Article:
The Black Keys
Somewhere in the middle of the seven minute opening slow burner, ‘Weight of Love,’ you snap to your senses and think, “Wait, I don’t remember putting on Pink Floyd.” You didn’t. Patrick Carney and Dan Auerbach, collectively known as The Black Keys, have decided to take some chances on their eighth studio full length, “Turn Blue,” and I honestly think the decision was a necessary one.
While the lead single ‘Fever’ offered a bit of a newer flair on what we have already come to expect from The Black Keys, compared to much of the album, this is the exception rather than the norm. There is much more moodiness, psychedelia and electronics on this record than we have been accustomed to in the past from this duo. The electronic element probably has a lot to do with the man behind the boards this time around—Brian Burton, or as you may know him, Danger Mouse. His influence is spotted all over the album, not the least of which on the aforementioned opener. But Carney and Auerbach take the front and center role they are deserving of, and have made a long player that is consistent, wholly captivating, and may have saved the two from becoming a rock and roll one trick pony. Check out The Black Keys, hopefully performing a good portion of this record when they close out Friday night at Hangout Fest. “Turn Blue” is out now via Nonesuch Records.
Upside Down Mountain
It’s been fourteen years since Conor Oberst first caught us with the power of his emotional words on “Fevers & Mirrors.” A lot has changed in that span of time. He has retired the Bright Eyes moniker that helped make him famous. But the most noticeable change has actually been in his approach to songwriting. He has grown up, not necessarily in front of us, but with us. We are all in significantly different circumstances and mindsets than we were in 2000. Thank God.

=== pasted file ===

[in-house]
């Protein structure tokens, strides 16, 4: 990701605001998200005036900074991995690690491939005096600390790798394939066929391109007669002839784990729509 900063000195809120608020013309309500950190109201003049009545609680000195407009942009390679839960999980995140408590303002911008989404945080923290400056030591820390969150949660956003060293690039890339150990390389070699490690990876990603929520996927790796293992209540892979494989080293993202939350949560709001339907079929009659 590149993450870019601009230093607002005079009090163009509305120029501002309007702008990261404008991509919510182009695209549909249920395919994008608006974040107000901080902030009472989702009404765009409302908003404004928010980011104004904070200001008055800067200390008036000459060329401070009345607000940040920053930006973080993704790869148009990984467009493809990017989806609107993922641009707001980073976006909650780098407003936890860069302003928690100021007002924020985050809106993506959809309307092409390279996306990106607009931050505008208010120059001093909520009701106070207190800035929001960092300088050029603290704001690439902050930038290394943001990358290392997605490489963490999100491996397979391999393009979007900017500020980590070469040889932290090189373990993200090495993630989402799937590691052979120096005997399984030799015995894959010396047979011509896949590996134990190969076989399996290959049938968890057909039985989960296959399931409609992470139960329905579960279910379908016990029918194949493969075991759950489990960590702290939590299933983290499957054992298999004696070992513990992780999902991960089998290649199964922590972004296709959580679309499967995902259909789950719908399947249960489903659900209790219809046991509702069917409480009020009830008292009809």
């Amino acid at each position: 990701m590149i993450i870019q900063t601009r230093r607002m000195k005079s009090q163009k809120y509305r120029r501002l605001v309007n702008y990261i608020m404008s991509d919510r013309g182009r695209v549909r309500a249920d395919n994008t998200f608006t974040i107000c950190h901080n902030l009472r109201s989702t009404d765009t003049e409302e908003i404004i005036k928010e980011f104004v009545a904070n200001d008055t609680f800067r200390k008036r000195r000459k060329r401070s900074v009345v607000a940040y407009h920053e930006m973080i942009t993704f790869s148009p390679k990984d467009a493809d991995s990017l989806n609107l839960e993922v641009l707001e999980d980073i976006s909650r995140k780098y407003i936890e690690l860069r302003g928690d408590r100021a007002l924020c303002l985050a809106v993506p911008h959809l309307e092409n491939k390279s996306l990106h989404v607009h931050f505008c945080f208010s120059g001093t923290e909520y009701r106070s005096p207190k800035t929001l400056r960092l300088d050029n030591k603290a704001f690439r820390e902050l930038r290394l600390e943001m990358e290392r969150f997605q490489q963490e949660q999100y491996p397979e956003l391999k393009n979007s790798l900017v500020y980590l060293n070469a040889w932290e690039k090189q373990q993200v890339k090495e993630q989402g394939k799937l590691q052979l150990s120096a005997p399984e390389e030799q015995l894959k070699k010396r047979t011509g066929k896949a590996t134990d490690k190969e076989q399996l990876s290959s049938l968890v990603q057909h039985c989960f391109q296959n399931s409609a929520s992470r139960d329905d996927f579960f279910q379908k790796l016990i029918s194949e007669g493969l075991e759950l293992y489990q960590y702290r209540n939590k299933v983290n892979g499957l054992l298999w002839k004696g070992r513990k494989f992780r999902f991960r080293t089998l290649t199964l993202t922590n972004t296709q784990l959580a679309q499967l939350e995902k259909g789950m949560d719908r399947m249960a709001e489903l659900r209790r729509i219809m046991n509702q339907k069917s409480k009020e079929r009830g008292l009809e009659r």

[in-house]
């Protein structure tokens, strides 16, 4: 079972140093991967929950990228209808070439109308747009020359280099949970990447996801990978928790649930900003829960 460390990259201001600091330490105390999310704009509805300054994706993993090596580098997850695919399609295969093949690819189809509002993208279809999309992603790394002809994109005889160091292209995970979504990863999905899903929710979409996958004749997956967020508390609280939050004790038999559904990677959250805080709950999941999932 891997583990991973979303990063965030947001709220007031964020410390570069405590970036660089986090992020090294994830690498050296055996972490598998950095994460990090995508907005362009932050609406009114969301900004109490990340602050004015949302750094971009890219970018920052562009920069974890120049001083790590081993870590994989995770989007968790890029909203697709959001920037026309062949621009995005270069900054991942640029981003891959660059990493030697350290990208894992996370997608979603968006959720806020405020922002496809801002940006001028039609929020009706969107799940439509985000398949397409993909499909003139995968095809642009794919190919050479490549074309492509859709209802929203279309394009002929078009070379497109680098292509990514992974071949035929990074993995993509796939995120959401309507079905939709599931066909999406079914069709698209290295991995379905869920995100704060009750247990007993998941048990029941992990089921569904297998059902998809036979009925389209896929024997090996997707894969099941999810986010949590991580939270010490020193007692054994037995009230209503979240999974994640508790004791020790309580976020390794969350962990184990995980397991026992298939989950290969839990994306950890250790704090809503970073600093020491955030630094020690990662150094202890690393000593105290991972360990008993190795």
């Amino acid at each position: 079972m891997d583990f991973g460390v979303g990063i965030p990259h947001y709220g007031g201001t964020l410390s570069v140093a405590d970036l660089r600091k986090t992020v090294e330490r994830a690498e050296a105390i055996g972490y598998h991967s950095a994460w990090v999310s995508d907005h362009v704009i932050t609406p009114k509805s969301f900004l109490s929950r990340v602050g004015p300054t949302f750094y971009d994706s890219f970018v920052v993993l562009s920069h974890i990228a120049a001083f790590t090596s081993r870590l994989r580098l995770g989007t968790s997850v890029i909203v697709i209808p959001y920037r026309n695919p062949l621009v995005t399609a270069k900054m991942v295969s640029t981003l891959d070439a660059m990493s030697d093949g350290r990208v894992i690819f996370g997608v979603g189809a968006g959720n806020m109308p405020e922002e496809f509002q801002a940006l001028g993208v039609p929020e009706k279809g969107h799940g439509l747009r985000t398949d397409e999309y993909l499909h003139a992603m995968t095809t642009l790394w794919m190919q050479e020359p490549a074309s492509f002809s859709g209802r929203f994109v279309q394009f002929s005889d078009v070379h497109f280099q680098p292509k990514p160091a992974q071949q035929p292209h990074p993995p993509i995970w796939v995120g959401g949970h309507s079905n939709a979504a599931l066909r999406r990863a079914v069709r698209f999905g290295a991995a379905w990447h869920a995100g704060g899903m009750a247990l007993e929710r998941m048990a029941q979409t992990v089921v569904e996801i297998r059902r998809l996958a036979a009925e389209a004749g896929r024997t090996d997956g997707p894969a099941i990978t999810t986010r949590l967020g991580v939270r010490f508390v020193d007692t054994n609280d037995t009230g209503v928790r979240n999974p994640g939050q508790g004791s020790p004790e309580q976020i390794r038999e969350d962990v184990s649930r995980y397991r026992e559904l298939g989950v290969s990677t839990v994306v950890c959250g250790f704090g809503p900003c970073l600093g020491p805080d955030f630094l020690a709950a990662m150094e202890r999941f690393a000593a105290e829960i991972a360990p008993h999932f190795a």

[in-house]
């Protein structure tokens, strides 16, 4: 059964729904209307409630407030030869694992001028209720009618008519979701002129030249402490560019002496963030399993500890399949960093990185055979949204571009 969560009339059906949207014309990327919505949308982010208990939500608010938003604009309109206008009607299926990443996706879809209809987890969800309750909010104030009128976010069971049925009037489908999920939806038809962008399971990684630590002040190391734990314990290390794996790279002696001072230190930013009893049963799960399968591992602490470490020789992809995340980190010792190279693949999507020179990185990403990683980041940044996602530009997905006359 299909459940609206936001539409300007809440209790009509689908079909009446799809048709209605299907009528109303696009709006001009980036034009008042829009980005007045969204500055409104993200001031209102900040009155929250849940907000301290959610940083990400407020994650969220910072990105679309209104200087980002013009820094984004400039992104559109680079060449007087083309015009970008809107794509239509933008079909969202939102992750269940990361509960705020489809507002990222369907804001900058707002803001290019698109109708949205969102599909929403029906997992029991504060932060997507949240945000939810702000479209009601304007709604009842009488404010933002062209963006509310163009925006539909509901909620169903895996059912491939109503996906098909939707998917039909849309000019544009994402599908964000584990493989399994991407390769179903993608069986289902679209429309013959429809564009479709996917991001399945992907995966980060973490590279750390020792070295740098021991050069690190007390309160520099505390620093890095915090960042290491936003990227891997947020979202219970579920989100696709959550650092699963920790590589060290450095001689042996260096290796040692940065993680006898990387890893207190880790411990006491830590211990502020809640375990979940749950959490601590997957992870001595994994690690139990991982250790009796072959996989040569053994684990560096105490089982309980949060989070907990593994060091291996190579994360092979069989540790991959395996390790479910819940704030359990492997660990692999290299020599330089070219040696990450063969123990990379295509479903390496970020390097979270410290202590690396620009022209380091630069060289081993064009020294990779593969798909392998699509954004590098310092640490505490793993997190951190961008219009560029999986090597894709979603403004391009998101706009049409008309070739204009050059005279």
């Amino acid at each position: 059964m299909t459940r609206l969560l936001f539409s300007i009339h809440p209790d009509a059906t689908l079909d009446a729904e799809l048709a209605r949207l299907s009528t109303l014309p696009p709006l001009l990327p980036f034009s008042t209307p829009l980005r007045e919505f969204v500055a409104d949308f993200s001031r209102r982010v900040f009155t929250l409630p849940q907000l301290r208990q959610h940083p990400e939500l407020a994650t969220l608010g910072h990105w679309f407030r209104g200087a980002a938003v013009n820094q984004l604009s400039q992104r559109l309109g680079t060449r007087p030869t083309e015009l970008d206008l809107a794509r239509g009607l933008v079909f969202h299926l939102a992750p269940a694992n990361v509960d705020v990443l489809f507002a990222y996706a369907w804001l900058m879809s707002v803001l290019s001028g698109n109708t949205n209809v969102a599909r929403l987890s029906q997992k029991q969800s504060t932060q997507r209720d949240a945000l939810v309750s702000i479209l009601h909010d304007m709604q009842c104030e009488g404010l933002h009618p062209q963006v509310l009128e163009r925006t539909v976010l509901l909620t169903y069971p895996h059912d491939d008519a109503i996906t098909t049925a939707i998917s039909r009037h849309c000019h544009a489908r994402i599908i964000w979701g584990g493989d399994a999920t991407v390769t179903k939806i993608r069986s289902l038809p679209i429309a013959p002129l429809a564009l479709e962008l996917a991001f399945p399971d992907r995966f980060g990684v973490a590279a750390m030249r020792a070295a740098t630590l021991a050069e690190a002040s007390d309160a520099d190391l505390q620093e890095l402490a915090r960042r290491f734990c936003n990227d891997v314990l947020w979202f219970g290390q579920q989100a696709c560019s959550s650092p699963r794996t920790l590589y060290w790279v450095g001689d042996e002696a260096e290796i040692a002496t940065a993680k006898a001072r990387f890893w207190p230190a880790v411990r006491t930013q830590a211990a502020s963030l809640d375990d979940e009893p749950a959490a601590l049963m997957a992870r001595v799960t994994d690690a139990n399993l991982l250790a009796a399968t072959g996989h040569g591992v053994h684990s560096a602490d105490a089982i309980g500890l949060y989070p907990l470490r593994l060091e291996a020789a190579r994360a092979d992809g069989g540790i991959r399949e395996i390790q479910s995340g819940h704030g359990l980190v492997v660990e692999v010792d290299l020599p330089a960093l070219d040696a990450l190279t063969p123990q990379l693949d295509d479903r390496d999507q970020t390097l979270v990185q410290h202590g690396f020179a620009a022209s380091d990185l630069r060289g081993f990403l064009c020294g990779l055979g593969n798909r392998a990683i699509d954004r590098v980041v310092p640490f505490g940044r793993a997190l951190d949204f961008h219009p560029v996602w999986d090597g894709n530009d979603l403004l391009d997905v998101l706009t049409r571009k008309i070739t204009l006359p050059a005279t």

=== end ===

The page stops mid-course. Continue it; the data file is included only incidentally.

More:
On “Upside Down Mountain,” his third full length under his own name, and first for Nonesuch Records, Oberst is completely imbued with the 34 years of life he has experienced so far and is introspective on where he sits now. Tracks like ‘Zigzagging toward the Light,’ ‘You are Your Mother’s Child’ and ‘Lonely at the Top’ revel in the wordplay Oberst has always provided for us, as well as a sense of melancholy, which may or may not ever leave him. However there is a newness, an air of rebirth, if you will, that these tracks are permeated with.
Not that we have ever really been able to call Oberst immature, nor would I be guilty of saying that any of his albums have struck me as anything less than very adult, but “Upside Down Mountain” is without a doubt his most grown up work to date. You can catch him playing these songs (and fingers crossed for at least a couple of Bright Eyes songs) at 7:30 p.m. on The Palladia Stage this Friday at Hangout Fest. “Upside Down Mountain” will be out May 20 via Nonesuch Records.